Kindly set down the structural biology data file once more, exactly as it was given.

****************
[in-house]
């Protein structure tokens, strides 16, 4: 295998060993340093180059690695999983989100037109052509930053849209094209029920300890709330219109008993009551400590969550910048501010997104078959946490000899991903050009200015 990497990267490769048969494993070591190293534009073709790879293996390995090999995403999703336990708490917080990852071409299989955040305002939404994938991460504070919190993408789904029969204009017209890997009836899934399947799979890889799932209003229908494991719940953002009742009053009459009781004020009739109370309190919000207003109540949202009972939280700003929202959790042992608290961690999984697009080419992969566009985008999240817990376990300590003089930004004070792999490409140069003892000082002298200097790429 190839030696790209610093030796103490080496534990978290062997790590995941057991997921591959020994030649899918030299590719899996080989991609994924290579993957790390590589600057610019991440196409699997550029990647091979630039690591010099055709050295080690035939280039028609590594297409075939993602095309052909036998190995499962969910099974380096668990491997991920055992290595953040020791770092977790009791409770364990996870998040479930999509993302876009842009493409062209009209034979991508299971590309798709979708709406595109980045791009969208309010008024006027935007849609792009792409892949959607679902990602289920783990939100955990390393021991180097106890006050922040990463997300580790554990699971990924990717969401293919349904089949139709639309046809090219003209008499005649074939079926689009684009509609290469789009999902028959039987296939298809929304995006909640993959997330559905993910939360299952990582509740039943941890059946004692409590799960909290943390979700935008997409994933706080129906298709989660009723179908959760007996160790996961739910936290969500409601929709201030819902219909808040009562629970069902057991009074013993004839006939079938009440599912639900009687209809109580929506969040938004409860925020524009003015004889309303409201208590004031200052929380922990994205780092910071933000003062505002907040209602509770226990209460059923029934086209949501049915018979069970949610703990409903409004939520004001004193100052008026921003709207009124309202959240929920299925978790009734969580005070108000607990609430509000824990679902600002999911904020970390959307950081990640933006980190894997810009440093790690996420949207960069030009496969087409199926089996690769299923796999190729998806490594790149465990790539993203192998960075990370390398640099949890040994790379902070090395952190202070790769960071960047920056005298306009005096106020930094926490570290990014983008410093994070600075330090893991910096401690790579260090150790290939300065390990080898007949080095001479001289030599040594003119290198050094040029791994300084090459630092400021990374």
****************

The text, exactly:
[in-house]
């Protein structure tokens, strides 16, 4: 295998060993340093180059690695999983989100037109052509930053849209094209029920300890709330219109008993009551400590969550910048501010997104078959946490000899991903050009200015 990497990267490769048969494993070591190293534009073709790879293996390995090999995403999703336990708490917080990852071409299989955040305002939404994938991460504070919190993408789904029969204009017209890997009836899934399947799979890889799932209003229908494991719940953002009742009053009459009781004020009739109370309190919000207003109540949202009972939280700003929202959790042992608290961690999984697009080419992969566009985008999240817990376990300590003089930004004070792999490409140069003892000082002298200097790429 190839030696790209610093030796103490080496534990978290062997790590995941057991997921591959020994030649899918030299590719899996080989991609994924290579993957790390590589600057610019991440196409699997550029990647091979630039690591010099055709050295080690035939280039028609590594297409075939993602095309052909036998190995499962969910099974380096668990491997991920055992290595953040020791770092977790009791409770364990996870998040479930999509993302876009842009493409062209009209034979991508299971590309798709979708709406595109980045791009969208309010008024006027935007849609792009792409892949959607679902990602289920783990939100955990390393021991180097106890006050922040990463997300580790554990699971990924990717969401293919349904089949139709639309046809090219003209008499005649074939079926689009684009509609290469789009999902028959039987296939298809929304995006909640993959997330559905993910939360299952990582509740039943941890059946004692409590799960909290943390979700935008997409994933706080129906298709989660009723179908959760007996160790996961739910936290969500409601929709201030819902219909808040009562629970069902057991009074013993004839006939079938009440599912639900009687209809109580929506969040938004409860925020524009003015004889309303409201208590004031200052929380922990994205780092910071933000003062505002907040209602509770226990209460059923029934086209949501049915018979069970949610703990409903409004939520004001004193100052008026921003709207009124309202959240929920299925978790009734969580005070108000607990609430509000824990679902600002999911904020970390959307950081990640933006980190894997810009440093790690996420949207960069030009496969087409199926089996690769299923796999190729998806490594790149465990790539993203192998960075990370390398640099949890040994790379902070090395952190202070790769960071960047920056005298306009005096106020930094926490570290990014983008410093994070600075330090893991910096401690790579260090150790290939300065390990080898007949080095001479001289030599040594003119290198050094040029791994300084090459630092400021990374």